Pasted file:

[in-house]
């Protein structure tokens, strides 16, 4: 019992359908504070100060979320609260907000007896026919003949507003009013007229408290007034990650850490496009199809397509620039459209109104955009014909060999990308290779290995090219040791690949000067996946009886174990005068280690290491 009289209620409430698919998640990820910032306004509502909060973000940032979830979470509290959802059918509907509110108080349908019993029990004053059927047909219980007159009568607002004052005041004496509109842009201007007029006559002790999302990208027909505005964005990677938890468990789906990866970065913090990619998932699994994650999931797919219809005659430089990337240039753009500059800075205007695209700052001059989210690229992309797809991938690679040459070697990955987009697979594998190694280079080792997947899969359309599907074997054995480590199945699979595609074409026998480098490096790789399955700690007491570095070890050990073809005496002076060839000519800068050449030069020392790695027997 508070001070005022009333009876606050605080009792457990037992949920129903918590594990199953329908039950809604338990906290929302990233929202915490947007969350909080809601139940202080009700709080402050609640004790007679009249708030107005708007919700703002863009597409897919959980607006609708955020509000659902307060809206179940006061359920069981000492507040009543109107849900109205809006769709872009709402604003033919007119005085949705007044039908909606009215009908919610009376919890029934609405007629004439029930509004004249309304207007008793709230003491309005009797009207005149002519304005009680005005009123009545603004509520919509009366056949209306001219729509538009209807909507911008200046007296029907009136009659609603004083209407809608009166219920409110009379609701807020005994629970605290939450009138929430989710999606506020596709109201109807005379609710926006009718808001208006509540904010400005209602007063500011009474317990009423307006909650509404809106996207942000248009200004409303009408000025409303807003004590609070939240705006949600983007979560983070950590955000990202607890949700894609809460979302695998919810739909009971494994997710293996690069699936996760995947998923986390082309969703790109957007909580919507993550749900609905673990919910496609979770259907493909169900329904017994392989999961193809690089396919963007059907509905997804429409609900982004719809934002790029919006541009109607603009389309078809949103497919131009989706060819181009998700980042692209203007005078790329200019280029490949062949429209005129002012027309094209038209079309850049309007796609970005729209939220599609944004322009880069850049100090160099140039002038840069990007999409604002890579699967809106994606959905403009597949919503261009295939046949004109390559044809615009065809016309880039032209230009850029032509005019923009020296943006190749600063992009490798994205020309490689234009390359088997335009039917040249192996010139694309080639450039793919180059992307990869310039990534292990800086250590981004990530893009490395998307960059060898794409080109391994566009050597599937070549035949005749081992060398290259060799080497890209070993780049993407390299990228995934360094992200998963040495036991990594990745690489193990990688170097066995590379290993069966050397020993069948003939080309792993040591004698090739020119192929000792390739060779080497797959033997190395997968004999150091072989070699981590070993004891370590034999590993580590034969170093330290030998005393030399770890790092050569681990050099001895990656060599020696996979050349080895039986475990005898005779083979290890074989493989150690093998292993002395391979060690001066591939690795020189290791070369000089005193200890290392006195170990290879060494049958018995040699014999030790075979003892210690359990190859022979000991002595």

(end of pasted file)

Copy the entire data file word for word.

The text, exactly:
[in-house]
């Protein structure tokens, strides 16, 4: 019992359908504070100060979320609260907000007896026919003949507003009013007229408290007034990650850490496009199809397509620039459209109104955009014909060999990308290779290995090219040791690949000067996946009886174990005068280690290491 009289209620409430698919998640990820910032306004509502909060973000940032979830979470509290959802059918509907509110108080349908019993029990004053059927047909219980007159009568607002004052005041004496509109842009201007007029006559002790999302990208027909505005964005990677938890468990789906990866970065913090990619998932699994994650999931797919219809005659430089990337240039753009500059800075205007695209700052001059989210690229992309797809991938690679040459070697990955987009697979594998190694280079080792997947899969359309599907074997054995480590199945699979595609074409026998480098490096790789399955700690007491570095070890050990073809005496002076060839000519800068050449030069020392790695027997 508070001070005022009333009876606050605080009792457990037992949920129903918590594990199953329908039950809604338990906290929302990233929202915490947007969350909080809601139940202080009700709080402050609640004790007679009249708030107005708007919700703002863009597409897919959980607006609708955020509000659902307060809206179940006061359920069981000492507040009543109107849900109205809006769709872009709402604003033919007119005085949705007044039908909606009215009908919610009376919890029934609405007629004439029930509004004249309304207007008793709230003491309005009797009207005149002519304005009680005005009123009545603004509520919509009366056949209306001219729509538009209807909507911008200046007296029907009136009659609603004083209407809608009166219920409110009379609701807020005994629970605290939450009138929430989710999606506020596709109201109807005379609710926006009718808001208006509540904010400005209602007063500011009474317990009423307006909650509404809106996207942000248009200004409303009408000025409303807003004590609070939240705006949600983007979560983070950590955000990202607890949700894609809460979302695998919810739909009971494994997710293996690069699936996760995947998923986390082309969703790109957007909580919507993550749900609905673990919910496609979770259907493909169900329904017994392989999961193809690089396919963007059907509905997804429409609900982004719809934002790029919006541009109607603009389309078809949103497919131009989706060819181009998700980042692209203007005078790329200019280029490949062949429209005129002012027309094209038209079309850049309007796609970005729209939220599609944004322009880069850049100090160099140039002038840069990007999409604002890579699967809106994606959905403009597949919503261009295939046949004109390559044809615009065809016309880039032209230009850029032509005019923009020296943006190749600063992009490798994205020309490689234009390359088997335009039917040249192996010139694309080639450039793919180059992307990869310039990534292990800086250590981004990530893009490395998307960059060898794409080109391994566009050597599937070549035949005749081992060398290259060799080497890209070993780049993407390299990228995934360094992200998963040495036991990594990745690489193990990688170097066995590379290993069966050397020993069948003939080309792993040591004698090739020119192929000792390739060779080497797959033997190395997968004999150091072989070699981590070993004891370590034999590993580590034969170093330290030998005393030399770890790092050569681990050099001895990656060599020696996979050349080895039986475990005898005779083979290890074989493989150690093998292993002395391979060690001066591939690795020189290791070369000089005193200890290392006195170990290879060494049958018995040699014999030790075979003892210690359990190859022979000991002595």